There was also the David Kahn puzzle that Clinton commissioned for his presidential library, which also ran as a Sunday puzzle.

treedweller 8:39 AM  

This was one of those "can't believe I'm doing this well" days. A minute faster than yesterday. I tend to follow the cursor in Across Lite, so I ended up getting the theme revealer early, though I'm not sure it helped much. And I agree, enough already with the Obama tributes.

I liked a lot of the same words as Rex, plus SHOEHORN and JAMPACK.

LATERON!

nanpilla 8:39 AM  

I really liked this puzzle. The theme may be a bit tired, but the fill is fantastic and smooth as silk. I loved JAMPACK and SHOEHORN both trying to get stuff into THEGAP. AMIABLE and GETSMAD both in the same grid. This seems to be the type of fill ACME was talking about being hard to do in an early week puzzle. Kept it easy, but nothing too boring. REDO and RESHOT were a little repetitive, but that's a small quibble. The word VIA appears in the clue for BEAMABOARD, but that's such a great clue I don't even mind.
Thanks, Alan, for a great Tuesday!

Brendan Emmett Quigley 8:48 AM  

If there's any question (still) that the New York Times is in the tank for the Democratic party, this puzzle shall remove all doubt. Four in one year? I can totally understand one, maybe two, for the historical nature of it (and yeah, while I'm here, David Kahn's puzzle documenting it was especially amazing). But four? So when's the Obamacare puzzle going to run?

chefbea 8:58 AM  

I saw AMA in all the theme answers and figured it was going to be about healthcare!!!

fun easy puzzle

dk 9:09 AM  

More old chestnuts than a hardwood forest. EPSOM, KAT, RIP, LAVA, SLO, DNA and EMMA to name 7.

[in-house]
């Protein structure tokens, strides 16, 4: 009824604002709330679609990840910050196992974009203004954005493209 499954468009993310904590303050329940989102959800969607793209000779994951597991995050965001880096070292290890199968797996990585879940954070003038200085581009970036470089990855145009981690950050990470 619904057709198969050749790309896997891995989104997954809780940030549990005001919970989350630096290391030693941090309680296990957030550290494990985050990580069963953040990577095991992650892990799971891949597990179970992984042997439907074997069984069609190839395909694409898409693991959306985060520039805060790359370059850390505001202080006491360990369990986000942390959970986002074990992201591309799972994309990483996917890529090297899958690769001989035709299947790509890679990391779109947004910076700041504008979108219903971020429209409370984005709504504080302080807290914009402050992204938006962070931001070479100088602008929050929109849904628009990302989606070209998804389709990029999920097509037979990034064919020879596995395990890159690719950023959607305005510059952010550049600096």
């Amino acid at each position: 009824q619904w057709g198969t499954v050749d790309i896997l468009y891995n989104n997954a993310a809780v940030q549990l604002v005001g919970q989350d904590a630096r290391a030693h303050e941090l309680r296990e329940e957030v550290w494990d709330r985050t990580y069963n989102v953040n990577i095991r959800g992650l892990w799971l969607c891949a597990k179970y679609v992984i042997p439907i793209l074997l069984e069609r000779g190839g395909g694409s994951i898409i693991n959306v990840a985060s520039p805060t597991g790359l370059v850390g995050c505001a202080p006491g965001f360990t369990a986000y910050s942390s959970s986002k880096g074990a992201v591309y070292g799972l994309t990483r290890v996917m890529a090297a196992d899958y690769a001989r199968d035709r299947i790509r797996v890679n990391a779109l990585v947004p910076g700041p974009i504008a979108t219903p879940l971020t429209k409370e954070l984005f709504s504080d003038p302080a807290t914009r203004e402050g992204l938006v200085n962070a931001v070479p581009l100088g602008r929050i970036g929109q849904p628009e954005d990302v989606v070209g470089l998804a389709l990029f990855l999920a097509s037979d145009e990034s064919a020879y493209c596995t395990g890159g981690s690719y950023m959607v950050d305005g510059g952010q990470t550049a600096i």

The OBAMA/B-day thing is cute but chestnuts rule: IMHO.

For those who wonder about my use of a text analyzer to gauge and make causal (not casual that is THEGAP) inferences on Rex's ability to tilt the mood of our posts, please see the Mind article in the Science section of todays NYT. Myself I am working on songs about short selling.

@twoponies (from yesterday) we had a great time on Madeline Island. The weather was great and the boys jumped from cliffs into a chilly Lake Superior. My ability to make espresso over a Wisperlite camp stove was overshadowed by lovely wife's prowess with the dutch oven. Imagine fresh baked cinnamon rolls, wild blue berries and espresso for breakfast all from cookstoves and fire pits (berries from bushes) with tents, trees and Lake Superior as a back drop.

If you are ever in Duluth stop at Sara's Table for a great meal and pies to die for. Alas, no MINTS.

Thank you Alan

Denise 9:15 AM  

So, what is the matter with ALABAMABOARDER? It was easy to get from the crosses.

It's not so much that the president is so wonderful (although I think he is), but he has an O and THREE As in his name!! So many nice vowels.

It's Tuesday -- bring on the rest of the week.

And, Happy Birthday, Mr. President.

Frances 9:22 AM  

I agree with DK about the dense growth of old chestnuts. I was ho-humming my way through the grid, mildly puzzled by the frequency of "am" and "ab" syllables, until the (literally) bottom line gave the puzzle some retroactive pizzazz.

joho 9:33 AM  

Maybe somebody should do an Obama puzzle in the shape of birth certificate. Just kidding!!!

I'm with @treedweller & @nanpilla ... loved SHOEHORN and JAMPACK. Plus I'm with @Rex on BEAMABOARD. Other than that it was OK. I do agree that the NYT should veto any more Obama-themed puzzles.

PlantieBea 9:36 AM  

An easy Tuesday. My only rewrite was NOAH after entering NOEL. Like Rex, I wondered if the backwards Obamas were supposed to make a statement.

I liked seeing BEAM ABOARD and mention of the CHATTAHOOCHEE which is called the Apalachicola in Florida. Lots of debate over who can use the water from that river--a tri-state battle. Speaking of colas, as per yesterday's coke conversation, even colorless sodas can be called cokes down here.

@dk, your camping meals sound wonderful--especially the blueberries. We used to collect bowls full when we sailed up in the northern Great Lakes area.

Ulrich 9:47 AM